So, what can be done?
Currently, the grassroots Republican base appears evenly divided over whether the government should break up the company and regulate it as a public utility. Some believe that this would represent unnecessary restrictions on the personal decisions of a private entity, while the other half sees Twitter as hypocritical for positioning itself as an open platform but then engaging in discriminatory behavior that puts right-leaning influencers at a major disadvantage.
What’s getting lost in the noise, however, is that there is a clear middle-ground solution — a better, more impactful option — that doesn’t involve either trust-busting the company or government officials sitting around with their arms’ folded. That’s convincing Twitter to voluntarily sign onto a settlement agreement with the Department of Justice or Federal Trade Commission that prohibits certain types of inexcusable bias and outright discriminatory behavior.
At this point, some readers are undoubtedly scratching their heads, wondering why in the world Twitter would ever willingly come to terms with government-recognized self-restraints. A better question, though, is why wouldn’t signing onto an anti-discrimination agreement be in the company’s best interest?
This isn’t all just theoretical talk. The Justice Department successfully convinced Facebook to sign one of these agreements in 2011, barring the company “from making any further deceptive privacy claims, [requiring] that the company get consumers’ approval before it changes the way it shares their data, and [requiring] that it obtain periodic assessments of its privacy practices by independent, third-party auditors for the next 20 years.”
While Facebook might not have wanted to sign the agreement, refusing to do so would have put them in an untenable position from an operational and public opinion standpoint. Why not give Twitter the chance to make the same choice?
Some trust-busting advocates might agree that Twitter would sign such an agreement but then point to Facebook’s likely violations of this decree as evidence that such settlements are futile, thus proving the need for more forceful government intervention. But while these friends of the big stick seem correct to point fingers at Facebook’s lawlessness, they are wrong to assume the ease of escaping without penalty.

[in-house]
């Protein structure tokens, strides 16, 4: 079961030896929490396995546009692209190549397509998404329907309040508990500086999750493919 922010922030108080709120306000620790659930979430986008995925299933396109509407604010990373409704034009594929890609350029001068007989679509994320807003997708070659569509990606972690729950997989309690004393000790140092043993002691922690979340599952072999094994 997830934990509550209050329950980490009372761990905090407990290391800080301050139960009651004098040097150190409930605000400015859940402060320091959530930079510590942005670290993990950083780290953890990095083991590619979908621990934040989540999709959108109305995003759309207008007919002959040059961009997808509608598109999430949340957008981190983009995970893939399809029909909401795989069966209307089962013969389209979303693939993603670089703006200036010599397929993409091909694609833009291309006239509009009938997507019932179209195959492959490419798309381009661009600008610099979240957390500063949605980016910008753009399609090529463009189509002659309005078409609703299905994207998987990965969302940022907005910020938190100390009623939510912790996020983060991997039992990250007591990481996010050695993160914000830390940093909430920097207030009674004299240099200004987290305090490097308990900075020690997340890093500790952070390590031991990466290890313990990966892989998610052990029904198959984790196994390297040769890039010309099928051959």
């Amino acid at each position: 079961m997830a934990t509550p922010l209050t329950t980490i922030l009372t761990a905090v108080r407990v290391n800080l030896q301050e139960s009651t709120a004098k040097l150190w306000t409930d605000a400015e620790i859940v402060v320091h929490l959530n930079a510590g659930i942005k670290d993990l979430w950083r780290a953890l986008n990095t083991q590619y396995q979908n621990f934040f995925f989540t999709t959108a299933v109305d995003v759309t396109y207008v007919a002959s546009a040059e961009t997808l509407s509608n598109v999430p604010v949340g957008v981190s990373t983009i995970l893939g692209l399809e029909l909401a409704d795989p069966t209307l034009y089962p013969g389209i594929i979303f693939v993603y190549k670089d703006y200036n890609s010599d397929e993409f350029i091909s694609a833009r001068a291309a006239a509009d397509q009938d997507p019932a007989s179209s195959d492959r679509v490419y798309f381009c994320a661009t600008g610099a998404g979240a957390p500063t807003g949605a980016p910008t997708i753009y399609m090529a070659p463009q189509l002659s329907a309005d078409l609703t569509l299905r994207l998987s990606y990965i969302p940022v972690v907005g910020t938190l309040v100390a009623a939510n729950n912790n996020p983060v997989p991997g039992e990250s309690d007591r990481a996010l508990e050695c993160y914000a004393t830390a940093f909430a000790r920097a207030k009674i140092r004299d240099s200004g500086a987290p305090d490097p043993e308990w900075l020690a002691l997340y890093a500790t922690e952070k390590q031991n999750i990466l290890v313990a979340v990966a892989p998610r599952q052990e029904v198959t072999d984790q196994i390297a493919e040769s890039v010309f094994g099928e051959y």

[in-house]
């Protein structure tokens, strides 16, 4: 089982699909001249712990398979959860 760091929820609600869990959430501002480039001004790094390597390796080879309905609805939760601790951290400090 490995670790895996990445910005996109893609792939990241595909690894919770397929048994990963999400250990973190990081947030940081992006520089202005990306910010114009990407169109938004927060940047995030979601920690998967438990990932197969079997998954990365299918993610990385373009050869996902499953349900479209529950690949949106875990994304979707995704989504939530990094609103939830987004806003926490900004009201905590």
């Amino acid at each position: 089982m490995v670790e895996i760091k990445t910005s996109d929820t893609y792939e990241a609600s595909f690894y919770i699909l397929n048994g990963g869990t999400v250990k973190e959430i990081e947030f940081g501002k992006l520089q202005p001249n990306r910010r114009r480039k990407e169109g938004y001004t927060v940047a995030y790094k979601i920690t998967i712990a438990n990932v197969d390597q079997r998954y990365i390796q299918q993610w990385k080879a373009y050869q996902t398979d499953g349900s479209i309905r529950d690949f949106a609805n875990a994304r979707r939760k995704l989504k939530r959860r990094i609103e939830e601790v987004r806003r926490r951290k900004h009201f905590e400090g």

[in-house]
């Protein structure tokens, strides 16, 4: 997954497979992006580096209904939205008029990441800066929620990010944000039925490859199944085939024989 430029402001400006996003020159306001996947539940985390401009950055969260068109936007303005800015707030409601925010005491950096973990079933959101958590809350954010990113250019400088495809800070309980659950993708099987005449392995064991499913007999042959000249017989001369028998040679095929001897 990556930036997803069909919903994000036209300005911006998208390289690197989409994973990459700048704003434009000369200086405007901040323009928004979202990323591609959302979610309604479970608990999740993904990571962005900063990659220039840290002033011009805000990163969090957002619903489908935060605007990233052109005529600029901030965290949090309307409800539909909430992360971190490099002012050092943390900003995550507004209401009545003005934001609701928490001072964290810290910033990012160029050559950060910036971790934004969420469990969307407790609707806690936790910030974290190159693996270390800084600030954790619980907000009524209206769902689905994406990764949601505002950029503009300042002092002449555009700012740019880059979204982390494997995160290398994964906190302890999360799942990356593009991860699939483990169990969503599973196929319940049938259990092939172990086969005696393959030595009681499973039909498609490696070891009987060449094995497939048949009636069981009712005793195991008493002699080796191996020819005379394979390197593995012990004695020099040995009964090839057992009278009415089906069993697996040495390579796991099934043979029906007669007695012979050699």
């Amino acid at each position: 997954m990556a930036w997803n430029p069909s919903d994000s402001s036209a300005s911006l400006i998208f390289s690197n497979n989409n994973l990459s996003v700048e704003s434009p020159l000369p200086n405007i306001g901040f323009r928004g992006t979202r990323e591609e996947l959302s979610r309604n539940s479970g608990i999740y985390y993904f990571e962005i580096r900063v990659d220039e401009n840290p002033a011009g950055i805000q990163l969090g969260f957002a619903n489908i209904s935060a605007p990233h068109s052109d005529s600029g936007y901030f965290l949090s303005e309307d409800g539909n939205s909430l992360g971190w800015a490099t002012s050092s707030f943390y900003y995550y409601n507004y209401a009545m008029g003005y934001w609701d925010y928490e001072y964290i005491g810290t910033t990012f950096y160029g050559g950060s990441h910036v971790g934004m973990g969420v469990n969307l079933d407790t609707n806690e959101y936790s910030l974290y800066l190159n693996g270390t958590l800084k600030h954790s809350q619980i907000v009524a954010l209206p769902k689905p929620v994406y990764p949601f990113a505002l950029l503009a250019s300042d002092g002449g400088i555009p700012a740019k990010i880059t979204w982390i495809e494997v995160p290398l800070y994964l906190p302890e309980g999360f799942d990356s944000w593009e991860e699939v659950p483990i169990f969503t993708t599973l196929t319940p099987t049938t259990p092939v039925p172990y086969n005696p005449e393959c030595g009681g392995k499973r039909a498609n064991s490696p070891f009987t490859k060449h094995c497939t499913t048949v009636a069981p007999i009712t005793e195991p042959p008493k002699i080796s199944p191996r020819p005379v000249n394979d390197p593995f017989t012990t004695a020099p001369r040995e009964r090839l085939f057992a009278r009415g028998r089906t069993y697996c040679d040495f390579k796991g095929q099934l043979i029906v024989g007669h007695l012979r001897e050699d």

Facebook will probably learn this inconvenient truth the hard way. According to Fox News’ Christopher Carbone, “The FTC is currently examining whether the tech behemoth did, in fact, violate the 2011 consent decree. If the commission finds that it did, Facebook could be facing fines in the trillions of dollars that would likely bankrupt the company.” If enforced, the size of that number would make any company learn a quick lesson.
If you’re still not convinced that a consent decree is the right way to go with Twitter, look how successfully they have worked from a historical standpoint with other left-leaning institutions.
For example, ASCAP and BMI — two music performing rights organizations that control over 90 percent of existing music copyrights — signed onto DOJ consent decrees in the 1940s, preventing them from engaging in predatory pricing and discriminating based on things like size and political ideology. To this day, conservatives tout how successful these settlement agreements have been in creating fair, level playing fields for small businesses nationwide.
The DOJ regularly polices these anti-competitive music institutions and ensures that they abide by the agreements that they signed. Just two years ago, ASCAP paid $1.75 million and agreed to reform its licensing practices to settle a DOJ civil contempt claim for violating its consent decree. If this Democrat-leaning music collective isn’t escaping their settlements, the chances are that Facebook won’t either. Neither will Twitter.
By unleashing the power of personal choice, the DOJ or FTC can quietly reform the most egregious aspects of Twitter, all without upsetting any faction of the Republican Party. So don’t get caught up in this false choice of doing nothing or doing everything. Sometimes, the most forceful and impactful of big sticks is also the subtlest.
Michael J. Pappas is a former Republican congressman from New Jersey
The views and opinions expressed in this commentary are those of the author and do not reflect the official position of The Daily Caller.